Farming sector cautious about using CAP funds to drop Russian energy imports

A biogas plant behind a rapeseed field. [SHUTTERSTOCK/KAUKORAT]

Europe’s farming community gave a lukewarm reception to the possibility, suggested by the European Commission, of transferring up to €7.5 billion from the EU’s farming subsidies to the support measures aimed at overcoming dependence on Russian fossil fuels.

On Wednesday (18 May), the Commission presented its new €300 billion plan, dubbed REPowerEU, to increase energy savings, boost renewables, and diversify European supplies of oil and gas in a bid to eliminate Russian energy imports by 2027.

Among the additional investment, REPowerEU features the possibility for member states to voluntarily transfer a considerable amount of money from some EU funds, such as the Cohesion Policy and the Common Agricultural Policy (CAP), to the Recovery and Resilience Facility (RRF).

However, this flexibility in using CAP funds was not well received by farmers.

“Using funds from the CAP national strategic plans can only be acceptable if the REPowerEU investments are initiated by the farming community,” said a letter, seen by EURACTIV, the farmers’ lobby COPA-COGECA sent to Commission President Ursula von der Leyen on 12 May.

The Commission’s communication on the matter states that “delivering part of the Common Agricultural Policy financing under the Recovery and Resilience Facility speeds up the implementation of relevant projects, allowing farmers to receive the necessary financial support to reduce the use of synthetic fertilisers and increase the production of sustainable biomethane or renewable energy”.

In particular, up to €7.5 billion can be reallocated from the CAP’s second pillar, the rural development fund, to the RFF, the key financial instrument of NextGenerationEU, which is the temporary instrument designed to boost the bloc’s recovery from the COVID-19 pandemic.

COPA-COGECA insisted that the re-direction of rural development money to a different scope should only be possible if the farming community initiates the REPowerEU investments.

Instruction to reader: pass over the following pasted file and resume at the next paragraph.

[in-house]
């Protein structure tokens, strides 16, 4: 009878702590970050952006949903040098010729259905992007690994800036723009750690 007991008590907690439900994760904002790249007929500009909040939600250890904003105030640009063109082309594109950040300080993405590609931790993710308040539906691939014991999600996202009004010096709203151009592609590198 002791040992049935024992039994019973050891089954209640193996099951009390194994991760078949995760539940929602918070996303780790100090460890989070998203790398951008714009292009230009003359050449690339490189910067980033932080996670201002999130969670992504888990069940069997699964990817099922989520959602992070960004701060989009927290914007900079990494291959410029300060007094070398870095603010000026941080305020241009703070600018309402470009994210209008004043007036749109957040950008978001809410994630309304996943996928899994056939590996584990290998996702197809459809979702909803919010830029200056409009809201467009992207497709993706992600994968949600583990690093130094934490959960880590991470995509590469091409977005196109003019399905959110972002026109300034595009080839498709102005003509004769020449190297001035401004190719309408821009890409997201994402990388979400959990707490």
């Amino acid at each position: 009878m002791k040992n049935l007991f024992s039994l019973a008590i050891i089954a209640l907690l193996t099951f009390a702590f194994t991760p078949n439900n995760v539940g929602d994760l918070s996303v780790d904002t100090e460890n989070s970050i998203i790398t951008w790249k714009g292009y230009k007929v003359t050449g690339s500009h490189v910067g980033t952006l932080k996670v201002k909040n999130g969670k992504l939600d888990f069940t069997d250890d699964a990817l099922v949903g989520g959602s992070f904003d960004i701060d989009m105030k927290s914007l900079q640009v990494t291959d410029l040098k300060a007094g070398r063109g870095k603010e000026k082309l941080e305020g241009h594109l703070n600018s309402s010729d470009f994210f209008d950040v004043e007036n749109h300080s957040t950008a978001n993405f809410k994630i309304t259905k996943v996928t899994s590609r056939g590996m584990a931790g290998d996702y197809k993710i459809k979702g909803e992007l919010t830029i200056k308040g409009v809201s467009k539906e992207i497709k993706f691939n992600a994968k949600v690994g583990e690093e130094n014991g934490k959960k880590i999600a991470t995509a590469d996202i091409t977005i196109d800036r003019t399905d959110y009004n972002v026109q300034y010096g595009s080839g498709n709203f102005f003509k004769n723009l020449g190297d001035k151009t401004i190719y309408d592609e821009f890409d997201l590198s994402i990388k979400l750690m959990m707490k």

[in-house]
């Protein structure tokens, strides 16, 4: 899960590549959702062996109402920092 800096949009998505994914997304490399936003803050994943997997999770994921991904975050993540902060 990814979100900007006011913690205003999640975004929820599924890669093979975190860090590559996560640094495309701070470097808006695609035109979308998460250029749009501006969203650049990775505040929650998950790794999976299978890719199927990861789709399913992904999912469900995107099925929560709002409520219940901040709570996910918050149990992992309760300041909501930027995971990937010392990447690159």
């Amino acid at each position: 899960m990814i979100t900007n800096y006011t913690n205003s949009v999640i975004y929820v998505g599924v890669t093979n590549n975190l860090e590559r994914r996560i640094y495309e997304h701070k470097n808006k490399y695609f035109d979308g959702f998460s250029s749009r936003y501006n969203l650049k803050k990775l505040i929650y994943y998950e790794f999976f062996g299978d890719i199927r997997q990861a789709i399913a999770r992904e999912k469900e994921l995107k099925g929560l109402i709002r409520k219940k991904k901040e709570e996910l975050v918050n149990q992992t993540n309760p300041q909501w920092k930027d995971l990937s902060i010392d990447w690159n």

In their letter, COPA-COGECA presidents stressed the need to adequately address the contribution of European agriculture and forestry in the REPowerEU action plan when it comes to reducing EU energy, fertiliser, and high-protein rich by-products dependencies, in part by directly involving the European agriculture in the zero-carbon transition.

Biomethane action plan divides

The plan also mentions the recently unveiled Biomethane Action Plan, which doubled the EU’s goal for home-grown biomethane production to 35 billion cubic metres per year by 2030.

According to the Biomethane action plan, member states’ national CAP strategic plans should be instrumentalised to “channel funding to biomethane produced from sustainable biomass sources.”

This includes in particular agricultural wastes and residues, the communication specifies.

Commission doubles ambition for EU biomethane production from agricultural waste

The European Commission has doubled its objective for home-grown biomethane production to 35 billion cubic metres per year by 2030 as part of efforts to bolster the bloc against a looming energy crisis, according to a new communication.

Irish centre-right MEP Colm Markey told EURACTIV that lawmakers were perplexed by the idea of making available funds to boost biomethane production since the world is on the brink of a food security crisis.

“Food production should be the top priority for our farmers, followed by feed and then bioenergy,” he said, adding that there are plenty of other schemes that could be used to generate the required funding.

“We also urgently need a land-use strategy that prioritises food production alongside a comprehensive protein strategy in light of the Ukraine war,” Markey continued.

Likewise, Italian MEP Herbert Dorfmann – who is the agriculture spokesperson of the European Parliament’s largest political group, the European People’s Party (EPP) – disagreed with the idea of using agriculture subsidies for a fund that goes completely outside the control of the rural development plan without any ringfencing for agricultural projects.

“Further incentivising the use of food for biogas at this moment seems to me simply immoral,” he added.

However, the biogas and biomethane sector hailed the Commission’s package, seeing the industrial alliance proposed in the context of REPowerEU as an essential instrument to steer cooperation between policymakers, investors and the biomethane value chain to drive technological innovation.

“The additional 37 billion euros of targeted investments proposed by the Commission can support the development of new capacity and infrastructure to accommodate biomethane into the gas grid and create energy communities,” Harmen Dekker, the CEO of the European Biogas Association (EBA),  explained in a note.

[Edited by Alice Taylor/Zoran Radosavljevic]

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